In 1907 young artist Lia Gismondi was the first woman to make an individual exhibition, followed by other notable artists such as Julia Wernicke, Andree Moch and French painter Leonie Matthis. One year later Martín Malharro made his second individual exhibition, and then in 1911 and 1913.
Taking advantage of the good economic situation in Rosario, Santa Fe, Witcomb opened an exhibition room in that city, more specifically in the "Souza" room. Meanwhile, several young Argentine artists had also an opportunity to show their art at the Witcomb gallery in Buenos Aires. Some of them were Victoria Aguirre, Francisco Recondo, Ramón Silva, Fray Guillermo Butler, Raúl Mazza, Faustino Brughetti, Eduardo Schiaffino (who would later be named as director of the National Museum of Fine Arts), amongst others.
In 1918, a young painter named Benito Quinquela Martín exhibited in the gallery for the first time, being acclaimed by both, media and public. The main subject of his paintings was his neighborhood, La Boca, the Isla Maciel and workers at the docks. In Rosario, a 16-year-old painter Antonio Berni exhibited his work in 1921, then repeating in 1922 and 1923. Due to the good results, one year later Berni featured his artwork at Buenos Aires.
During the 1920s there were notable exhibitions such as Emilio Pettoruti, Uruguayan Pedro Figari, Xul Solar, Cesáreo Bernaldo de Quirós, Luis Macaya, Jorge Larco, Víctor Valdivia, Alberto María Rossi, Luis Tessandori and sculptor Rogelio Yrurtia. The 1930 featured the art of Atilio Malinverno, Juan Sol, Tito Gache, Adam Styka, Florencio Molina Campos, Rodolfo Franco, Mario Anganuzzi, Ángel della Valle, Alfredo Lazzari. At the end of the decade (1939) the gallery moved to Florida 760.
In 1947 Antonio Berni returned to the gallery after 20 years of absence. In the 1950s the gallery remained active with a considerable amount of exhibitions by recognised artists and new talents also. Some of the artists that featured their work were Raúl Soldi, Luis Macaya, Enrique Larrañaga, Marcos Tiglio, Florencio Molina Campos, Santiago Cogorno, Ramón Gómez Cornet, Raul Russo, Carlos Alonso, Leopoldo Presas, Jorge Larco, Antonio Berni, Pedro Figari, Ginez Parra, Rómulo Macció, Leopoldo Torres Agüero, and Quinquela Martín. In 1953 the gallery held an exhibition in tribute to Figari that was widely covered by the media.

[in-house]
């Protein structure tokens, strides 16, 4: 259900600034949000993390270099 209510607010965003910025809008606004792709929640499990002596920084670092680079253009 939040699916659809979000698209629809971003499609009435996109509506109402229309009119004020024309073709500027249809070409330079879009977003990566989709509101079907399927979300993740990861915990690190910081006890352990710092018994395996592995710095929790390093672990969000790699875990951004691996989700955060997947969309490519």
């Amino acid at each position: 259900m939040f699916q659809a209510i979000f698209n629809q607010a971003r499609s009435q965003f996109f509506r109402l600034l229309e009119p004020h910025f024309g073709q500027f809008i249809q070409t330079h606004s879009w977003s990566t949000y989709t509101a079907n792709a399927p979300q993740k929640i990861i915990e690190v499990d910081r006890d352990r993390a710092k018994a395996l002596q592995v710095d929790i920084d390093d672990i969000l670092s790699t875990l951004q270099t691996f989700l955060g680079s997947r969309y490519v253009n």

When new art styles (neo figurative, pop art, happening) came up in the 1960s, Witcomb did not show more enthusiast about them. Nevertheless, the gallery held some exhibitions p.e. Berni's collages (with Juanito Laguna as his main character). Those collages were badly criticized by some critics, but on the other hand, they were well received by other audiences that approved the artist's evolution.
Some of the artists exhibiting during those years were Alberto Bruzzone, Quinquela Martín, Ricardo Sánchez, Batlle Planas, Pettoruti, Luis Centurión, Ramón Gómez Cornet, Cesáreo Quirós, Mario Mollari, César Bustillo. The new generation of artists also had a place to exhibit their art, being Luis Felipe Noe, Antonio Seguí, Juan Grela, Lino Palacio, Vito Campanella, Sakai, Clorindo Testa, Jorge de la Vega, Rogelio Polesello among them. In 1968 the gallery celebrated its 100th. anniversary with multiple activities.
In 1970 the gallery held 88 exhibitions (duplicating 1969) but it had to close in 1971 due to the excessive increase of the rent and the refurbishment of Florida streets that became it a pedestrian street.